Saturday, February 6, 2010
Too Big to Fail?
Museum of Modern Art, New York, interior
I have been thinking recently about the increasing peril faced by non-profits in this economic downturn. My concern has come from two directions. The most obvious wind of fear comes from the drying-up of donor funds lost in the recent financial collapse. No need to explain further.
The other area of concern has been the proliferation of non-profits over the past decade and the sense that we have outgrown the capacity for the community to support all of us.
This morning I read James Undercofler's post about non-profit structure itself being responsible for the stifling of nimble, responsive artistic production. This analysis certainly describes the past 40 years of non-profit arts organizations who, having started up as artist-run collectives in the 1970s, say, hit their mid-teens and assume that it's time to "grow up." So the organization expands its board, professionalizes its staff to meet financial and reporting requirements, and shortly lose their original edge. Have some organizations become "Too Big to Fail"?
I have written before about the damage caused when you graft a for-profit business system onto a non-profit--it can distort the original vision of the non-profit.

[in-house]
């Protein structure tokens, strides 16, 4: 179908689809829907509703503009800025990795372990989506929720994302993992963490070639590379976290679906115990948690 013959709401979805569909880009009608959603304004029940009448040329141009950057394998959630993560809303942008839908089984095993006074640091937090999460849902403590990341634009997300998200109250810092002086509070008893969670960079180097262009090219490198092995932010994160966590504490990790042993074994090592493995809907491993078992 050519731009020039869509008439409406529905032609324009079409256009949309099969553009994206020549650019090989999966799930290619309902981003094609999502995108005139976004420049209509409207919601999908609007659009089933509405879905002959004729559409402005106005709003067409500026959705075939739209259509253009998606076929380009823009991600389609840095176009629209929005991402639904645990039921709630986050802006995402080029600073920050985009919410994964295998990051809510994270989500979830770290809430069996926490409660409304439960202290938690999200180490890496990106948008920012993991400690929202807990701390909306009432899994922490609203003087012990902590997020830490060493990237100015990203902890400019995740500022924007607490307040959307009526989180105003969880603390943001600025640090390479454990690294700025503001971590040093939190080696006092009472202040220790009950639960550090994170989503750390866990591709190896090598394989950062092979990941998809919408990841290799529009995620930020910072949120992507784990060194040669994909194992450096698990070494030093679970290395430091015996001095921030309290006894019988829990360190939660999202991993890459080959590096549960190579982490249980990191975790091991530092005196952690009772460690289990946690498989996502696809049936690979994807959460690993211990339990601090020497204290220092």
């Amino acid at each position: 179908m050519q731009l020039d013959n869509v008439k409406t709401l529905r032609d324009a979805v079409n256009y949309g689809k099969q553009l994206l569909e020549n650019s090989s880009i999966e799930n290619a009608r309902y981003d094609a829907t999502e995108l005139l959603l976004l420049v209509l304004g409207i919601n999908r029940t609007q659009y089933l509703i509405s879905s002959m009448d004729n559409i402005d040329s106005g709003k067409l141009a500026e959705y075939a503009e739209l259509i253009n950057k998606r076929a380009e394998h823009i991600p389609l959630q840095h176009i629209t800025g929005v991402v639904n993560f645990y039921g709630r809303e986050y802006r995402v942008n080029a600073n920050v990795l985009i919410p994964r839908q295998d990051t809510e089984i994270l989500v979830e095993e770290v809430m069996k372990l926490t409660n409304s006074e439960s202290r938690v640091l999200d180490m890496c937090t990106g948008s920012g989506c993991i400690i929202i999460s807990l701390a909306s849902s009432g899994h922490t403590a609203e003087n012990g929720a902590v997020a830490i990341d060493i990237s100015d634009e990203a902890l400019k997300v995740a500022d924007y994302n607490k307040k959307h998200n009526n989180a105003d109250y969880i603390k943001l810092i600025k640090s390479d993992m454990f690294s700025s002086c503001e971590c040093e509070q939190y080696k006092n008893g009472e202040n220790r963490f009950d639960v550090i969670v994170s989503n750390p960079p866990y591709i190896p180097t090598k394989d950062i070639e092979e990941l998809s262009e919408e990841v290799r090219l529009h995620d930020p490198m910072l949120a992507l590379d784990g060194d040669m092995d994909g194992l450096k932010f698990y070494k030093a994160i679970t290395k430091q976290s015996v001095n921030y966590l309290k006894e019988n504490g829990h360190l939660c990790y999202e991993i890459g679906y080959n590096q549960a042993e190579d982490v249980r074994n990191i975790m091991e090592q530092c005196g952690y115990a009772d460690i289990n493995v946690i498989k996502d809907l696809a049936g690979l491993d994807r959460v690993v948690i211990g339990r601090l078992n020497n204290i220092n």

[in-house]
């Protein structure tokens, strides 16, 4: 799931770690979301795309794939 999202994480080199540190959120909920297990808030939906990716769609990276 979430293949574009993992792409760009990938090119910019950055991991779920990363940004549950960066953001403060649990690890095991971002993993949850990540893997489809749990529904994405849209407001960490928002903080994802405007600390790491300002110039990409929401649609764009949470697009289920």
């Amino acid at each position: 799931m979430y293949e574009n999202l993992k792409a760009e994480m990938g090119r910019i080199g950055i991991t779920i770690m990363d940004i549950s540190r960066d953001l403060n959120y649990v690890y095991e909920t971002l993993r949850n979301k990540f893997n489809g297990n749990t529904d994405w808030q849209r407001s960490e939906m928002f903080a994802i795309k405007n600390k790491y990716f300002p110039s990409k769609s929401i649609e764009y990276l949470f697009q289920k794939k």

This image is from a panel discussion I attended last week at the Pulitzer Foundation in St. Louis. The topic--''The City as Studio"--points to how artists increasingly see a need to engage with a more dynamic, organic, open-ended structure such as "city" in order to make their work, by-passing non-profits for their often cumbersome processes and lack of resources.
By becoming "Too Big to Fail", do we disappoint the primary consumers of our work--artists and audiences?
Non-profits need to resist the for-profit "bigger-is-better" model, the failed 80s business model of endlessly expanding markets in order to preserve their core function. We of course need big encyclopedia museums--but what does "encyclopedic" mean in this global economy? Ultimately, this financial crisis is both forcing us, and allowing us, to be more precise and experimental with what non-profits do in order to inspire artists and their audiences.